Secessionist challenges In March 1996 Muhammad Taki Abdoulkarim (1936–98) was elected president and in May Tajiddine Ben Said Massonde was appointed prime minister. Assembly elections in December 1996 were boycotted by the opposition parties and President Abdoulkarim's new party, the National Rally for Development (RND) was successful on a 20% turnout. Ahmed Abdou was appointed prime minister.
During 1997 Taki's government lost control of two of the Comoros federation's three islands and ignored appeals from France and the Organization of African Unity (OAU) to refrain from military intervention. Anjouan (Nzwani), the second largest of the three-island group, seceded in August 1997, with Foundi Abdallah Ibrahim as leader and self-declared president, after months of protest, civil unrest, and clashes with security forces. The smallest of the islands, Mohéli (Mwali), followed suit, leaving Taki's government in control of only Grande Comoro (Njazidja). Comoran government troops launched an assault in September 1997 on the breakaway island of Anjouan, battling with secessionist defenders. The situation, however, remained unresolved.
Taki died in November 1998 and Tajiddine Ben Said Massounde, from Anjouan, became interim president. In mid-December 1998 militia regained control of the capital of Anjouan.
Azali Assoumani seizes power following coup In May 1999, Massounde was deposed in a bloodless coup led by army chief of staff Colonel Azali Assoumani, who criticized Massounde for failing to get to grips with labour unrest and the secessionist challenge. It was the country's 18th coup since independence in 1975. The country was renamed the Union of Comoros
In February 2001, the OAU brokered a national reconciliation agreement which was signed by the government and the secessionist islands of Anjouan and Mohéli. It provided for substantial autonomy, while leaving currency, defence, and foreign affairs in the hands of the Comoros national government. A new constitution was put in place in December 2001 and a transitional government formed in January 2002, with Hamada Madi as acting president and prime minister.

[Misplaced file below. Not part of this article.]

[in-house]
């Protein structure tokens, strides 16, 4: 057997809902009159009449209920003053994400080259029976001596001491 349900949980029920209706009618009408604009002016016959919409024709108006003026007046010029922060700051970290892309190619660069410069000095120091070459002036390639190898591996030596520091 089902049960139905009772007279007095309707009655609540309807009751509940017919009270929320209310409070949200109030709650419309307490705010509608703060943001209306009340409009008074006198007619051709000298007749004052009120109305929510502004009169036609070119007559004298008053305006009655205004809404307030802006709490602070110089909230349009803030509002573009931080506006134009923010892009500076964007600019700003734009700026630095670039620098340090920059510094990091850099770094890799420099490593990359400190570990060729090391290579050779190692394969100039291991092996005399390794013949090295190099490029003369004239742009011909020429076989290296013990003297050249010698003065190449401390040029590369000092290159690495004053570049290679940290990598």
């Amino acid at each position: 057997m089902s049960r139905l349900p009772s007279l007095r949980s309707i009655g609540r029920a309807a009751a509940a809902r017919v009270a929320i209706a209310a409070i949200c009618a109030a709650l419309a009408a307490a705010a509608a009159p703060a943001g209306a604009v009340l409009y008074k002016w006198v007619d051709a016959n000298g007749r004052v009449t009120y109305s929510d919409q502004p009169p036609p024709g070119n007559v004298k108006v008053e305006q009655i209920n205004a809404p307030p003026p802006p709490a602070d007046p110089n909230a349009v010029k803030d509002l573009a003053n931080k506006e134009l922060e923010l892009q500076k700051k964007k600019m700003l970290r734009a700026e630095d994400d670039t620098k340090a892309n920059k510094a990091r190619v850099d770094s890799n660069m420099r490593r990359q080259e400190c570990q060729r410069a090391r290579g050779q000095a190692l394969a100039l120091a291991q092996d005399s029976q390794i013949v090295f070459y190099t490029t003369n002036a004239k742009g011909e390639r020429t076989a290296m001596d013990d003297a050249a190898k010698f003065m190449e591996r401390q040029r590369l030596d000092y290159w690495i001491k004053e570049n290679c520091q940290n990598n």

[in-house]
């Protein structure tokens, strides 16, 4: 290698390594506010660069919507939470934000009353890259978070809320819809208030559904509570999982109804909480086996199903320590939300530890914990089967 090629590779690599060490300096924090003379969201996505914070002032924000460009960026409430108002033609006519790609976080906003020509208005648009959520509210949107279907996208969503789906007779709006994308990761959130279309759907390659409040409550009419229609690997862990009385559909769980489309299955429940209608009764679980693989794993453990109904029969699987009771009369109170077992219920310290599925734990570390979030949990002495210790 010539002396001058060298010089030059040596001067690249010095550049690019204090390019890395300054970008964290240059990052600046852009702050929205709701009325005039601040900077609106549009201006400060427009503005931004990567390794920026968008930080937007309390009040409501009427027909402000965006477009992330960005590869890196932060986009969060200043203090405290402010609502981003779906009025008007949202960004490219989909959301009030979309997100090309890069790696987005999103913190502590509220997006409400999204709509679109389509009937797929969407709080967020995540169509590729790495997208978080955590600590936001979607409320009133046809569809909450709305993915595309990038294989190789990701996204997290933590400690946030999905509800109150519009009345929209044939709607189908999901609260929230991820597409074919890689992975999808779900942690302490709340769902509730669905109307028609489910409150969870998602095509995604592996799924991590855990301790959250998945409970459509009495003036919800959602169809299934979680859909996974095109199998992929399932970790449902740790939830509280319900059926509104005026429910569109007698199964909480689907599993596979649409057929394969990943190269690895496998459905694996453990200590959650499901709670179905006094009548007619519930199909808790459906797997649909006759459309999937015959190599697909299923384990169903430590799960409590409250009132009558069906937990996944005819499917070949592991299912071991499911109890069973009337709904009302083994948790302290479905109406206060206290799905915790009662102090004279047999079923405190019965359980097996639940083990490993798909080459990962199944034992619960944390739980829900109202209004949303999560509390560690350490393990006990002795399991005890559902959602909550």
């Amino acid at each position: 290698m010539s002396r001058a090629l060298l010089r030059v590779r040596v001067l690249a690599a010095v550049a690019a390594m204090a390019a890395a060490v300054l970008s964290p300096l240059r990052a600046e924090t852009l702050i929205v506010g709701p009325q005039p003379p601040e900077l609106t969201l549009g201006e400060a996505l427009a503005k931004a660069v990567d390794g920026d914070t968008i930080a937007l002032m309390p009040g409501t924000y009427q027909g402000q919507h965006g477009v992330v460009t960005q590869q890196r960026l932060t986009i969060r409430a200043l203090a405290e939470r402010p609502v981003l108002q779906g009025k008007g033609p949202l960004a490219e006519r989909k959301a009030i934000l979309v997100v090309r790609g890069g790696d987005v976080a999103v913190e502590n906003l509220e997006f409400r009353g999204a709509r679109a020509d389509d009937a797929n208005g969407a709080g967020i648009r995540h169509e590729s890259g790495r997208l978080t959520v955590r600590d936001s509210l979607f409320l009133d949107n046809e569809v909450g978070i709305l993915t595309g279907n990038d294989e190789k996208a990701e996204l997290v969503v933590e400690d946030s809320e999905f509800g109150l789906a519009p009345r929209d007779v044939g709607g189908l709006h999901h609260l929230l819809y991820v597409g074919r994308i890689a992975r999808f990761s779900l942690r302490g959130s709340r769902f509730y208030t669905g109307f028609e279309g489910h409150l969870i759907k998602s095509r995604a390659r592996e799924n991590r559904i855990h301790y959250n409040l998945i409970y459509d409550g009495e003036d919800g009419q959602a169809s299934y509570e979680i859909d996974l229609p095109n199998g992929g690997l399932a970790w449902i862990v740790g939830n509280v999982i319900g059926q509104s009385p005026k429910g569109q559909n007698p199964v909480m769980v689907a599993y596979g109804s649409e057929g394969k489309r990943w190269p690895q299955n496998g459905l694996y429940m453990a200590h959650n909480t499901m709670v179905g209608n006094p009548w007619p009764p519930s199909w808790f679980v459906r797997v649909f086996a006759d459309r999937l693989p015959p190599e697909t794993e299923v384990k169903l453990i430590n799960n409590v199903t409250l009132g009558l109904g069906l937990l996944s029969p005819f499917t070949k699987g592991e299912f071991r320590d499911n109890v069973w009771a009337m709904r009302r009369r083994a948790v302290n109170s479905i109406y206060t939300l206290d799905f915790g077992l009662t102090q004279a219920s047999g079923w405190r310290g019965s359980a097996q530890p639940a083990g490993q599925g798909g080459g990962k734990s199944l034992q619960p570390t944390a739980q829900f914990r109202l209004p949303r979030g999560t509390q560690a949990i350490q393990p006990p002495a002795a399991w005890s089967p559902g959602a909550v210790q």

On secessionist Anjouan, a military junta seized power in August 2001. Commander Mohamed Bacar declared himself head of state and was elected president in early 2002, with 70% of the vote. Mohamed Said Fazul was elected president of Mohéli.
In April 2002, the presidential election for the Union of Comoros was marred by violence. It was held on Grande Comoro as the island was granted the first turn of the union's rotating presidency under the new constitution. Assoumani won more than 80% of the vote, but the electoral commission cancelled the results as the two opposition candidates and the voters on Anjouan boycotted the vote.
Peaceful civilian transfer of power From 2002, Assoumani governed as a civilian and there was relative stability. For the presidential election of May 2006 it was the turn of Anjouan to provide the union's president and Ahmed Abdallah Sambi, a moderate Sunni Muslim cleric and independent who campaigned on an anti-corruption platform, was elected president. Assoumani accepted the result and Comoros enjoyed its first-ever peaceful, democratic handover of power.
In June 2007, Col Bacar sought to hold a vote to extend his rule in Anjouan, but it was declared illegal by the union government and the OAU. In March 2008, troops from the OAU and Comoros invaded Anjouan and overthrew Bacar, who fled to the French Indian Ocean Territory of Mayotte. A number of rebels were killed in the fighting and 11 civilians injured.
In May 2009 voters approved a referendum to streamline a government system that costs what is one of the world's poorest states 80% of its GDP. Under these changes, Sambi's presidential term was extended to 2011 and each island's president is to become a governor and the ministers become councillors. The November–December 2010 presidential election was won by Ikililou Dhoinine, with 61% of the vote, although the opposition alleged there had been vote rigging. Dhoinine, who had been vice-president since 2006 and who came from the opposition stronghold of Mohéli island, was backed by Sambi's chosen candidate. He took over as president in May 2011 and pledged to right against corruption.
Destination Comoros and Mayotte